Big change coming to hospitals at top

New survey shows new hospital CEOs likely to come from outside healthcare, and bring disruption
By Bernie Monegain
06:57 AM
Disruption coming to hospitals at the top

A Black Book Rankings poll of 1,404 healthcare provider organizations’ human resources officers and board members revealed the developing trend affecting the way headhunters will seek candidates. Black Book estimates that two-thirds of CEOs hired in 2014 will have little to no healthcare sector experience, in favor of other experience and skills in business development and financial management and with heavy technological expertise.

Although transitioning to a hospital operation has its challenges, outsiders’ approaches are ushering in a new movement in hospital administration, according to Black Book findings.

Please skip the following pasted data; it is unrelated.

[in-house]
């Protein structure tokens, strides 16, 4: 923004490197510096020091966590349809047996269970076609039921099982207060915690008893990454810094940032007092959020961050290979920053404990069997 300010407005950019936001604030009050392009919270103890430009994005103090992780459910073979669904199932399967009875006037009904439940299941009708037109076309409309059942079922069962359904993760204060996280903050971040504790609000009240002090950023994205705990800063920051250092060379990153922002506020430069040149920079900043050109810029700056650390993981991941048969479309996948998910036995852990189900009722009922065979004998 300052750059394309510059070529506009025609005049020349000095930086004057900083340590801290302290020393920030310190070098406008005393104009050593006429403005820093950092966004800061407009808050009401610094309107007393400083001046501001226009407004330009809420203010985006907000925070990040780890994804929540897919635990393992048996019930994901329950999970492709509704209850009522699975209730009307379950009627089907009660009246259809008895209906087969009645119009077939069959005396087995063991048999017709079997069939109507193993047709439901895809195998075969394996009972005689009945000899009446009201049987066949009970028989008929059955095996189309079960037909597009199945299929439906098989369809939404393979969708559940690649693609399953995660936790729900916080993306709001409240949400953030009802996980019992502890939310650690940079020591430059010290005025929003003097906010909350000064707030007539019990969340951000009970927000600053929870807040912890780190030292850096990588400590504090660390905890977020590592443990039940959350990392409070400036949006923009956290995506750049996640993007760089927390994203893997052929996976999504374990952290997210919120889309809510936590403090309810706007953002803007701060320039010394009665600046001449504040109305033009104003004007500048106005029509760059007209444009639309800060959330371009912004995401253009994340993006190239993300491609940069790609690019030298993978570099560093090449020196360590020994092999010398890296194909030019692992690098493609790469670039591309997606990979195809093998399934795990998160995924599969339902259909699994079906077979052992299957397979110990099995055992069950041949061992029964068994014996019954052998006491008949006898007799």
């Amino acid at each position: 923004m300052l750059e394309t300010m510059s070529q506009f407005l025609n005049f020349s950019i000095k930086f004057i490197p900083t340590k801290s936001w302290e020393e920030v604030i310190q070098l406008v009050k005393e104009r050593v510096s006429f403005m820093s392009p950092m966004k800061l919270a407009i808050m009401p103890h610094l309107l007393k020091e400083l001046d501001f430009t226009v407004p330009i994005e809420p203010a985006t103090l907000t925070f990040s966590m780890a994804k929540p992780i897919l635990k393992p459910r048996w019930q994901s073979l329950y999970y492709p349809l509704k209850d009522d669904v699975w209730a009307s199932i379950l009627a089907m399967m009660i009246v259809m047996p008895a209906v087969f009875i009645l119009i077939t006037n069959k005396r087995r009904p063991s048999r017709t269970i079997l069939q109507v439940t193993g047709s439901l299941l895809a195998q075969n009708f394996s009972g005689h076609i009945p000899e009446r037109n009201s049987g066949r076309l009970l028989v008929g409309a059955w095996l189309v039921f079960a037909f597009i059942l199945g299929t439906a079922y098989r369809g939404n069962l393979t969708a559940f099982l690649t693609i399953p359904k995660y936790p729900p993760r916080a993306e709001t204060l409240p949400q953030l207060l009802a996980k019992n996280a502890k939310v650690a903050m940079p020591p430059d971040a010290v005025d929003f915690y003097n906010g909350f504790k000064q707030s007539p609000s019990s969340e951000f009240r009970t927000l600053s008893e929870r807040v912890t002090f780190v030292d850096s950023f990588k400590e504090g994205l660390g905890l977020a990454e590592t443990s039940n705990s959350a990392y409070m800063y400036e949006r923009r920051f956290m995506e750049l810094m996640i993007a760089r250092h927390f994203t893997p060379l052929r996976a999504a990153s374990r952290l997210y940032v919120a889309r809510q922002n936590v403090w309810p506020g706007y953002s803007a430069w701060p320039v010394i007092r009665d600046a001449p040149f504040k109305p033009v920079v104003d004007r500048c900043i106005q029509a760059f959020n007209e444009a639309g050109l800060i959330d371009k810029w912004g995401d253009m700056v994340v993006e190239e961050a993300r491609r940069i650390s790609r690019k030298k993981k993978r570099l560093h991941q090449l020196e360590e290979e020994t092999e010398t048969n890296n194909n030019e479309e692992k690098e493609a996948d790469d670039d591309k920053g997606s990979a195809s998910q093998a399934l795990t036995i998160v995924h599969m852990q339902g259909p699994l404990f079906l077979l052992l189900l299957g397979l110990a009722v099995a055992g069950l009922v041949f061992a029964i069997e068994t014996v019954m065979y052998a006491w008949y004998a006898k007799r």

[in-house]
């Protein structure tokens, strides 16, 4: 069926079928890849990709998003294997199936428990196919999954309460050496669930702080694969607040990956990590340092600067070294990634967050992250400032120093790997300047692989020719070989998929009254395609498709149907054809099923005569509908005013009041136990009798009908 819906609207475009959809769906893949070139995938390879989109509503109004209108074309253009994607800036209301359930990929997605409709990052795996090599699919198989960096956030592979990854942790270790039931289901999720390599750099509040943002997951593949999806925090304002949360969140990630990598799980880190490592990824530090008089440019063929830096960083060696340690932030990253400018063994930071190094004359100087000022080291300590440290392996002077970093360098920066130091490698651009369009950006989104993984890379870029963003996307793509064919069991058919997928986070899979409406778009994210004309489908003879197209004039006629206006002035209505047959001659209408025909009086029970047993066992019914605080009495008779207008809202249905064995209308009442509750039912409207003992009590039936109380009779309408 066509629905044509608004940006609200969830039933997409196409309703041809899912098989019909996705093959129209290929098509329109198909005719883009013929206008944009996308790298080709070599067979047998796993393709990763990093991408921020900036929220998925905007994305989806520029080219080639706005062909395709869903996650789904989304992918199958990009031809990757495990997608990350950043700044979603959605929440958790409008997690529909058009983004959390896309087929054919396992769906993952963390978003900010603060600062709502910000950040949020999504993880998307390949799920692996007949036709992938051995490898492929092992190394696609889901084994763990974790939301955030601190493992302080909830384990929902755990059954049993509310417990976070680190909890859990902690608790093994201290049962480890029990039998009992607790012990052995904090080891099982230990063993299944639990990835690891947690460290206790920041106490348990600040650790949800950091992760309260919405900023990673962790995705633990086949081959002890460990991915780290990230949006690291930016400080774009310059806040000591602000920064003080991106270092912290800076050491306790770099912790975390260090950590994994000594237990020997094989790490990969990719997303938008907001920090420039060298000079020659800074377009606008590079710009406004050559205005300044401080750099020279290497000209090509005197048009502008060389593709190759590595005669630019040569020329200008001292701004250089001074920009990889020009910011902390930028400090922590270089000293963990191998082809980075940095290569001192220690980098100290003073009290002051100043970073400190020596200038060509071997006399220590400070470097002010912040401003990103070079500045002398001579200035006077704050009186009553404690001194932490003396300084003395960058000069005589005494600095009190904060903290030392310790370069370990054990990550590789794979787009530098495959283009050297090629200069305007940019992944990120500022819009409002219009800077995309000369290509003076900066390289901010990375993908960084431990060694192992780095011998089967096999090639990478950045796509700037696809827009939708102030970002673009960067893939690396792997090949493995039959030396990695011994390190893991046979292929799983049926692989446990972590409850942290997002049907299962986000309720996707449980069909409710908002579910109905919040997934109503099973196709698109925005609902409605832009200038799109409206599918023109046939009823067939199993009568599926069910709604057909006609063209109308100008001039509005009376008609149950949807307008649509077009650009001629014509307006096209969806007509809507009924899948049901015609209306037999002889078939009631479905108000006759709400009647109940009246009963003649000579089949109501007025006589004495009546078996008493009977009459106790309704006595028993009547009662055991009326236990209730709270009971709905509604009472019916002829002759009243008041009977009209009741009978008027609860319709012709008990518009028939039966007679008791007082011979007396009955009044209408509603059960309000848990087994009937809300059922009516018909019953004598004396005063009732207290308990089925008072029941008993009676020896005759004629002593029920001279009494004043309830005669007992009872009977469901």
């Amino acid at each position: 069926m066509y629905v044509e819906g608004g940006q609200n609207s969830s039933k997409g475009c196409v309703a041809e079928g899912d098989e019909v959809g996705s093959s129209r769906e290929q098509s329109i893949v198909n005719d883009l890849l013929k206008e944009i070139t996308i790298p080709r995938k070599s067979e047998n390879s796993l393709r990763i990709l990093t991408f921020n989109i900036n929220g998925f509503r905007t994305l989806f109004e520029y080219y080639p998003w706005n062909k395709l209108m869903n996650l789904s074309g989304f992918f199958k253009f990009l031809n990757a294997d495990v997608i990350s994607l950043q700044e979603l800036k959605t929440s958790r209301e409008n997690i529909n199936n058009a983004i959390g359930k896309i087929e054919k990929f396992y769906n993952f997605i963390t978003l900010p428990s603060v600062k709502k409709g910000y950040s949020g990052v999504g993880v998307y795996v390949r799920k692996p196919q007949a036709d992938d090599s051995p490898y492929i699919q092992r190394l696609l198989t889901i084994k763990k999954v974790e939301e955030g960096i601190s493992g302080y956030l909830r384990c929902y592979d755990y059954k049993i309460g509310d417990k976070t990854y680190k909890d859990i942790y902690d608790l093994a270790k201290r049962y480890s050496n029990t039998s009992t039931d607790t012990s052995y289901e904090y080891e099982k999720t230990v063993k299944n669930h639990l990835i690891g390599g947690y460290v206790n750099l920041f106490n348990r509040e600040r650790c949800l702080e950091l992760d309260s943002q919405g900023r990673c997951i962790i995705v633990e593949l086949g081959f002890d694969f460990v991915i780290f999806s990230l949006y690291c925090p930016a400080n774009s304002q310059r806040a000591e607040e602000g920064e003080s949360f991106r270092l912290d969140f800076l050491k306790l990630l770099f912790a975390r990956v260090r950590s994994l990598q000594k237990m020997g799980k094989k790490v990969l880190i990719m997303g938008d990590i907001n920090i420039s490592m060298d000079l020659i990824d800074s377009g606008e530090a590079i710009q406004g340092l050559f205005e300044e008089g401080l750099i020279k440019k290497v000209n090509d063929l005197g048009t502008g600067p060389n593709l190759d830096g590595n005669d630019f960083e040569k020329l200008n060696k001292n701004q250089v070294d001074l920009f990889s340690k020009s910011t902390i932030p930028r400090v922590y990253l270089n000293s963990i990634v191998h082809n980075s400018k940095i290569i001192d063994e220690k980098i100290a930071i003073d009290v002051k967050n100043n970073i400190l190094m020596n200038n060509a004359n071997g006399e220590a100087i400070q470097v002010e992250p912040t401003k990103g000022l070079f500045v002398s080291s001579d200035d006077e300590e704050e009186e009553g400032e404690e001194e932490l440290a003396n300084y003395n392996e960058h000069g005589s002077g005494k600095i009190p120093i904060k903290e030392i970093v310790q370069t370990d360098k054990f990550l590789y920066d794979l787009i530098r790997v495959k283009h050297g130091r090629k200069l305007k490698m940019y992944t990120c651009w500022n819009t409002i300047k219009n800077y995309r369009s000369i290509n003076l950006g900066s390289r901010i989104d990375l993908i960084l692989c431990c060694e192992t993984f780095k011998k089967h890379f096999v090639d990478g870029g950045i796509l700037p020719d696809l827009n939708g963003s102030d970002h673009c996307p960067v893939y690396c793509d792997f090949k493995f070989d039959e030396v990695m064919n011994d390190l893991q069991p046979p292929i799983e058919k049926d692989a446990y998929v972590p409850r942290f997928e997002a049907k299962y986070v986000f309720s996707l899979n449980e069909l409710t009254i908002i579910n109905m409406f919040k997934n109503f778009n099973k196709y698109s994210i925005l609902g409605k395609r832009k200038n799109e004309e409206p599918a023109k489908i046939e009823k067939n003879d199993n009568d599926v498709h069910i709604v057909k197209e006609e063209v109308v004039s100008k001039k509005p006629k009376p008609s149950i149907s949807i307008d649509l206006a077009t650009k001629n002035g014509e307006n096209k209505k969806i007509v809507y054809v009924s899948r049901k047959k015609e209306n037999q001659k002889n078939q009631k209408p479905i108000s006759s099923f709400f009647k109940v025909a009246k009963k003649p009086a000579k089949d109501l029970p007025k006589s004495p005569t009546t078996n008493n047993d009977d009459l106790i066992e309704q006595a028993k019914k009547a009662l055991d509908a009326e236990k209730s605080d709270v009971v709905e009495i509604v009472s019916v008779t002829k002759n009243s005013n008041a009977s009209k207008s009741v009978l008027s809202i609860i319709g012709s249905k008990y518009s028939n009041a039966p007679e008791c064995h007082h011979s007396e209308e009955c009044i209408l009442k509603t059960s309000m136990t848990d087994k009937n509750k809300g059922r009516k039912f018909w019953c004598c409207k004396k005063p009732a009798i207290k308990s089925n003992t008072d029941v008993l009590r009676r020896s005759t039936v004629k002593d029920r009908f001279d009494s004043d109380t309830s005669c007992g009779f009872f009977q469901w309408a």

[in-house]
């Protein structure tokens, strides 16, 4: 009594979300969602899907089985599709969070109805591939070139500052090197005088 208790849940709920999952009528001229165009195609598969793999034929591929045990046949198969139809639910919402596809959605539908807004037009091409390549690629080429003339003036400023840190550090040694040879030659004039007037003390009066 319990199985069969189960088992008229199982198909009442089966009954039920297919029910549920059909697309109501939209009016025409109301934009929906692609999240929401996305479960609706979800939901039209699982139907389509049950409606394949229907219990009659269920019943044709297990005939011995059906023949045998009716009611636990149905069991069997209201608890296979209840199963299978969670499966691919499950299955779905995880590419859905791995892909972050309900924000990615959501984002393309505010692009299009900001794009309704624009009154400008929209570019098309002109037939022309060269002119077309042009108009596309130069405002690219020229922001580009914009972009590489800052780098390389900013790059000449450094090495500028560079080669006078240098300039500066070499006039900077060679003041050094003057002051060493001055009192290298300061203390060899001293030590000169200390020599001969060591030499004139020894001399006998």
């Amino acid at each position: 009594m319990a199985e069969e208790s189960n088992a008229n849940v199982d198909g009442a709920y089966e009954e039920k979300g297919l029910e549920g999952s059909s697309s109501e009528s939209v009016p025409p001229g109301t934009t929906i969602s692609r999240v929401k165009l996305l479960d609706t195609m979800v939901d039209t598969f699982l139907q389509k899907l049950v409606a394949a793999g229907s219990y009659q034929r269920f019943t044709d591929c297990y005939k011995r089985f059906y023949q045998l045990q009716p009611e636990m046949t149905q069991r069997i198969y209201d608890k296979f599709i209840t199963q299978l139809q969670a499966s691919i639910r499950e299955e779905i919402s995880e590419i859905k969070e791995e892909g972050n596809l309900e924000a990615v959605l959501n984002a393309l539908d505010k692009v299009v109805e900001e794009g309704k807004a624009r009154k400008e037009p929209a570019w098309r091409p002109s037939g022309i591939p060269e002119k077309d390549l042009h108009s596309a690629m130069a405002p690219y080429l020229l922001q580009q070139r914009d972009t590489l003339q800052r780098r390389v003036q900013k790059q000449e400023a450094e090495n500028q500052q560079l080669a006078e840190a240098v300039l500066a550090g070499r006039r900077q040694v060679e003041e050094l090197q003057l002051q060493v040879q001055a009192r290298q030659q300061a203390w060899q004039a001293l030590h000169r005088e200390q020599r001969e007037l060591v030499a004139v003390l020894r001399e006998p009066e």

“An outside hire will not have developed hospital management skills from within or understand an organization's unwritten rules at first, but that’s not a bad thing either as more hospitals face fresh ideas to avoid bankruptcy, expedite smoother consolidations, conquer payment reform, and productivity issues,” Doug Brown, managing partner of Black Book, said in a news release.

Historically, when a hospital goes outside for a candidate, Brown explained, either the organization is in crisis or the board recognizes a need for change for some other reason. The external candidate typically has a platform for change and is unburdened by the status quo. Any internal hire often is married to the past or was involved in creating it, perpetuating the operations leading to the decline.

An indication of the trend, according to respondents, showed only 39 percent of CEOs hired in 2013 came from another hospital CEO position, down from 79 percent in a 2009 Black Book survey.

A new CEO’s first decisions are often disruptive to a hospital’s staff, particularly the incumbent management team.

“An outsider's perspective on hospital operations will be controversial but often credited in several facility turnarounds for bolstering organizational financial stability, and ultimately profitability,” noted Brown.